The cable-car is listed as ‘unmanned’ but fear not, this just means that the operator doesn’t actually ride on the car but is still in control over the external engine that drives it. The Funicular ascends through a tunnel that gives way to an open line above ground. Halfway up you meet an identical car coming down.
The Liberty-style houses on top of the hill, 750 metres above Como, are mainly summer homes for wealthy families fleeing from the heat of north Italian cities. During the winter months, when a thick carpet of snow covers the mountains, there are few permanent residents. There is a restaurant, a café, and a souvenir shop but you won’t have come here to shop but to take in the views which are stunning. On a clear day you can see the lake, the city of Como and the outline of its historic centre, the antique Roman castrum, neighbouring towns Tavernola and Cernobbio, the Alps and the Brianza plain. In the mosaic of my photographs taken from 750 metres above the lake, (below) you can see the Duomo in the middle of the town, its copper copula now verdegrised, glinting in the sunlight.
Above mosaic of pictures taken from the viewpoint at Brunate.
Once you’ve admired the views and stocked up with water, there are quite a few hiking trails around Brunate. A popular one is a 30-minute walk to the Volta Lighthouse, and the trails are well sigh-posted.
On the return journey, you will find most people crowding the front cabins to take selfies as they make the steep descent. I think it’s better not to fight for space and just to enjoy the trip and the magnificent views.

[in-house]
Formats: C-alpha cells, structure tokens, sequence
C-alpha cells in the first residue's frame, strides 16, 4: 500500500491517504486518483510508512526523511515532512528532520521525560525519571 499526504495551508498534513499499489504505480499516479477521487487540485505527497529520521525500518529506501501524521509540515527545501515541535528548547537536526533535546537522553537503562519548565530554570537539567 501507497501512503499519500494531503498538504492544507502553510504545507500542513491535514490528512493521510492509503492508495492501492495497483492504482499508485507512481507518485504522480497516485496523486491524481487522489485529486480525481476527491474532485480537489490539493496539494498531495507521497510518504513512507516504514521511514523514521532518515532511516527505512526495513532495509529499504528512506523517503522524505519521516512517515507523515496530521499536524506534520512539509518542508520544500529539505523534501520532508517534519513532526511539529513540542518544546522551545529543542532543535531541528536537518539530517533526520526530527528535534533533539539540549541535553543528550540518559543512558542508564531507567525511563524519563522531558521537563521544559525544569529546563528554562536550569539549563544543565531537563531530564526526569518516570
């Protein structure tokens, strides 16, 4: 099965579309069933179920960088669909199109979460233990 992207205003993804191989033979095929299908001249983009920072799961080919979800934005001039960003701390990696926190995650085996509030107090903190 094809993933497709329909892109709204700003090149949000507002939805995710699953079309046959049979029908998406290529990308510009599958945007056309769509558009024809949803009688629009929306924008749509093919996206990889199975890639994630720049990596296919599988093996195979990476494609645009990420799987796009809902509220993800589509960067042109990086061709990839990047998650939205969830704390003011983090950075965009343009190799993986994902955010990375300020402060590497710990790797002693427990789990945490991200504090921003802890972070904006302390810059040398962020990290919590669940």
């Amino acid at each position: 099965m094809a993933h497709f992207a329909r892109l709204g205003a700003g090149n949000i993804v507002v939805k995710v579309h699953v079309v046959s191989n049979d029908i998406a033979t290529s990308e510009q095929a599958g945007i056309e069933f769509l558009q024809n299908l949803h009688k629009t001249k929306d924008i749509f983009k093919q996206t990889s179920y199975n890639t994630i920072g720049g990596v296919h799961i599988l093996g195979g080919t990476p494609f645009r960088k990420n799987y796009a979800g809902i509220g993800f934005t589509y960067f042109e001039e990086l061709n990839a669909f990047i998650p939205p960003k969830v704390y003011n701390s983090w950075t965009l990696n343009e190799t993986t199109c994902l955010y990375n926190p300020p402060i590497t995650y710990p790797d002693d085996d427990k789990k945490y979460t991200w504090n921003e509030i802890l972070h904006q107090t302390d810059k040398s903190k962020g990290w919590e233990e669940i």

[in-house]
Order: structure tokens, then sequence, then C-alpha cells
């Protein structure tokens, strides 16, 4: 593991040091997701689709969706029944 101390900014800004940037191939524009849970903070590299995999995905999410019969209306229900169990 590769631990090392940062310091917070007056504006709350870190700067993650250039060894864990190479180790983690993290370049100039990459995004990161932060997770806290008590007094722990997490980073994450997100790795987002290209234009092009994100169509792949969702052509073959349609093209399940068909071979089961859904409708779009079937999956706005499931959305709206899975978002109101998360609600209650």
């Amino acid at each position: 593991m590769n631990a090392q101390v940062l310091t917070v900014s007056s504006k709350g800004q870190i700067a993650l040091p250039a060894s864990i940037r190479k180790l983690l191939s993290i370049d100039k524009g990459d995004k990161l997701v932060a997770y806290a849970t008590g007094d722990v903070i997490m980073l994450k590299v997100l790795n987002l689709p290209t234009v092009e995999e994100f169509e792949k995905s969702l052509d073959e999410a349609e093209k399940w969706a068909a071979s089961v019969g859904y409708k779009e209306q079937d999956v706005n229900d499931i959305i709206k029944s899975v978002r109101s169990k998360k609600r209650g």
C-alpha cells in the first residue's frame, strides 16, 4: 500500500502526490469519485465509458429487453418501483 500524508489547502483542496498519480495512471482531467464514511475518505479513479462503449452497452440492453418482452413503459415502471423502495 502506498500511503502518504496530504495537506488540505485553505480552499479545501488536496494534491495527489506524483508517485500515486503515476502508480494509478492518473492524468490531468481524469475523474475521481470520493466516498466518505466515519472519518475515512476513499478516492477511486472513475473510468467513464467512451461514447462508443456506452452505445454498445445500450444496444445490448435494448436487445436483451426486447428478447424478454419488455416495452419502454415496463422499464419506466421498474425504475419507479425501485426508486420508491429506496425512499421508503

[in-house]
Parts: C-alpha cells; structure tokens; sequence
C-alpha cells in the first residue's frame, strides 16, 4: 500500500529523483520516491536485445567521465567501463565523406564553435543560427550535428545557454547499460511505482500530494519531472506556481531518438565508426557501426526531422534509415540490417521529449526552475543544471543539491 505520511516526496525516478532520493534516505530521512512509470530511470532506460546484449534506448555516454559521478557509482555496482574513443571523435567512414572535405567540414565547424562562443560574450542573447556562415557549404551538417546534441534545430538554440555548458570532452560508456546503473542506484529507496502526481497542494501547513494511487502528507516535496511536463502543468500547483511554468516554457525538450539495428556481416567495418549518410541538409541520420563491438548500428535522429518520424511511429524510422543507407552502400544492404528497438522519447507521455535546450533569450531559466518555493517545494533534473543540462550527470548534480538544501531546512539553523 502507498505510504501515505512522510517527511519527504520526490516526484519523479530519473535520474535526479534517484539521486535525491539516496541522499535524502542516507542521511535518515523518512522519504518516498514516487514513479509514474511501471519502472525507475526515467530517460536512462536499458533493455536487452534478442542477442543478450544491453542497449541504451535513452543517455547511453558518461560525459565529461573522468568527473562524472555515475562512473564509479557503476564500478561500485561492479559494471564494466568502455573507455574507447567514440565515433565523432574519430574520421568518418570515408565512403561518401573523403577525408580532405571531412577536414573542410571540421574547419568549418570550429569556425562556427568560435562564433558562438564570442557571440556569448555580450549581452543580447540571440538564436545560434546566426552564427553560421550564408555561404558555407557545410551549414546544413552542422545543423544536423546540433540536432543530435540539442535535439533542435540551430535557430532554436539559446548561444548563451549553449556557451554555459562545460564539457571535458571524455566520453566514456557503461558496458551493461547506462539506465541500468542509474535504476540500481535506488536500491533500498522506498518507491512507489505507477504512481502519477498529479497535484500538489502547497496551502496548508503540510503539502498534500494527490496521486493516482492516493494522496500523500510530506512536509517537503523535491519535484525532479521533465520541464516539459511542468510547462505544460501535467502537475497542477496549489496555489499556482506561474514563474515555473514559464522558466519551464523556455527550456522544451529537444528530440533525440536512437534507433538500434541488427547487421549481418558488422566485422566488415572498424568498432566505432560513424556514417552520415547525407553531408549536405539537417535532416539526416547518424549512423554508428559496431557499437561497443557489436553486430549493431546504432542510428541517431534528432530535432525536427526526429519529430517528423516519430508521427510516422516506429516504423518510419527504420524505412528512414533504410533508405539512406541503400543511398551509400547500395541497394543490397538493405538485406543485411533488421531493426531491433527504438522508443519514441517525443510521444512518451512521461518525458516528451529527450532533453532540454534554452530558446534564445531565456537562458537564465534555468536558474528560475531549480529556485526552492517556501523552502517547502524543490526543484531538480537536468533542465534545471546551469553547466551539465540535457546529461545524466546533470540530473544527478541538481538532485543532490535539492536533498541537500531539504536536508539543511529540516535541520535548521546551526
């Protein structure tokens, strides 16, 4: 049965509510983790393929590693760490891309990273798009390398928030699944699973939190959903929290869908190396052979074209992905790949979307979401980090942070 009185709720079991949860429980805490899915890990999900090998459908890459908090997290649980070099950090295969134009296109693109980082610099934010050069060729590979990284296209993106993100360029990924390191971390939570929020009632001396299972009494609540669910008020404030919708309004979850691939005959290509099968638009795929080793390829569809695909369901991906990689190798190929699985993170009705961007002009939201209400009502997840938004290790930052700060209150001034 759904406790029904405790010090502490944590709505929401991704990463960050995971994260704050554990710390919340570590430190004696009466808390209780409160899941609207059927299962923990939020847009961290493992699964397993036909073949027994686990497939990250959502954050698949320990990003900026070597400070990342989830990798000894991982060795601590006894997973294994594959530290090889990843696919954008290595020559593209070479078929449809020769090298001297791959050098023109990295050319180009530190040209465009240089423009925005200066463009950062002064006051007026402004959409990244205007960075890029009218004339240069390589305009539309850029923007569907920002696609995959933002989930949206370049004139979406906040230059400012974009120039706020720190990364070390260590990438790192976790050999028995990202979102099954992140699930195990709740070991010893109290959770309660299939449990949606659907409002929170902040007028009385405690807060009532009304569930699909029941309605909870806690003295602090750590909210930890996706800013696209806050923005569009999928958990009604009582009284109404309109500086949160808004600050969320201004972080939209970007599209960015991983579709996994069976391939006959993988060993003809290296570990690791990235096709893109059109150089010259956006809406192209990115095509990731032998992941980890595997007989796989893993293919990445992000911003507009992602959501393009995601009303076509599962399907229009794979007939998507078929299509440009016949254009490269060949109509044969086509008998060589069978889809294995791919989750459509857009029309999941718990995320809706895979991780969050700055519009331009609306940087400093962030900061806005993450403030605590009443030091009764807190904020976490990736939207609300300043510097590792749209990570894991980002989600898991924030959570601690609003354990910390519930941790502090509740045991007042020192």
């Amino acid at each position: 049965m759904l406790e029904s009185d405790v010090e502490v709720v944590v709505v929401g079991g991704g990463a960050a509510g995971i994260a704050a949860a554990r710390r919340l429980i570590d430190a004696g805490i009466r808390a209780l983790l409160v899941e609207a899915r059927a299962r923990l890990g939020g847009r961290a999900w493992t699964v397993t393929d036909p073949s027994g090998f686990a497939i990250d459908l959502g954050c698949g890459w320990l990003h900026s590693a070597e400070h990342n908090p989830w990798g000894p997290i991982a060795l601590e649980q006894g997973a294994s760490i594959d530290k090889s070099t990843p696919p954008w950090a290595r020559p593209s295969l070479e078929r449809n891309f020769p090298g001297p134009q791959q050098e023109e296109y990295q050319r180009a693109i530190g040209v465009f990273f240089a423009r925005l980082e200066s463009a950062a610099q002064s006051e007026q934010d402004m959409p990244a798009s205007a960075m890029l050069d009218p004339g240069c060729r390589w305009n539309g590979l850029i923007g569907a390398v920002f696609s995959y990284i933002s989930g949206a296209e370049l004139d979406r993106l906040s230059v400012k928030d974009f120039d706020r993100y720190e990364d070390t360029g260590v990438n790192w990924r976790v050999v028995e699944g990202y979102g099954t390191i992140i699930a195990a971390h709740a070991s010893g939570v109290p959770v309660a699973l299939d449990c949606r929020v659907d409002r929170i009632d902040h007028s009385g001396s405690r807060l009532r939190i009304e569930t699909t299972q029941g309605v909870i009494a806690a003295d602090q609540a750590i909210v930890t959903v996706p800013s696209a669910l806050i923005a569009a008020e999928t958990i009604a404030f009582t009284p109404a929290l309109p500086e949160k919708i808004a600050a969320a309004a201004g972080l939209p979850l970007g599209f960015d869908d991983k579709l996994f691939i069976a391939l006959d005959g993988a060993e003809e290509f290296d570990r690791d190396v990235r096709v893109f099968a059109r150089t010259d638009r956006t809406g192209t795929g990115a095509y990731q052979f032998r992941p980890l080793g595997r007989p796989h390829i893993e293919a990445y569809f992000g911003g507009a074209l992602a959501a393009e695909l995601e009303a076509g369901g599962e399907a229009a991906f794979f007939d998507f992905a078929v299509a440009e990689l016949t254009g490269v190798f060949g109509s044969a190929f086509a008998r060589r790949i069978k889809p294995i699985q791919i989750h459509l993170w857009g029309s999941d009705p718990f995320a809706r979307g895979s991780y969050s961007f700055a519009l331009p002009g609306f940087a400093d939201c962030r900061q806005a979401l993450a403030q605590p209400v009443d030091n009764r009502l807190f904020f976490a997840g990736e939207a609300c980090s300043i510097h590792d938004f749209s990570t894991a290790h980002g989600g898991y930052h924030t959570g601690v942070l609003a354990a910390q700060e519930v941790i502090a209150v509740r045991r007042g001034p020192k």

And at the end of the day, I decided this was the most enjoyable thing I had done in Como – and that included the two ice-creams I’d had!
When Queen Victoria travelled to The Italian Lakes in 1879 it took four days to reach Lake Maggiore, where she stayed at the magnificent Villa Clara in Stresa. I visited the Lakes a few weeks ago and it took me just three hours from London to my hotel in the same town on Lake Maggiore.
The Queen had to journey from London to Portsmouth, then cross to Cherbourg by boat where she boarded the waiting 9-carriage Royal train, on to Paris for an overnight stop at the British Embassy before travelling to Stresa by yet another train. I flew from Heathrow, a two-hour trip over the Italian Alps, snow glinting in the early morning light, de-planed in Milan and then a quick one-hour run through to Stresa.
Once again, I think how lucky I am to live in this century.
The Italian Lakes didn’t become part of the Grand Tour until the 19th century. In the 17th and 18th centuries, this traditional trip to Europe was mainly a search for the roots of Western civilization through Greek and Roman remains, and the journey served as a rite of passage for the British nobility, landed gentry, and artists and literati who could find a sponsor. A few women managed it – usually widows of sufficient means.
In 2008, the New York Times described the Grand Tour as something that could last from several months to several years. The Queen couldn’t spare the time for such a long trip, and financially, I couldn’t afford it.
In my eight days, however, I did manage to cover a lot of ground. I took in the area of Lake Maggiore and the town of Stresa, enjoyed meals along the lakefrontL I took the cable-car to the peak of nearby Monte Mottorone – a natural balcony offering magnificent views over the Alps and lakes – and walked the trails, delighting in the views from the 1,492 metres high plateau.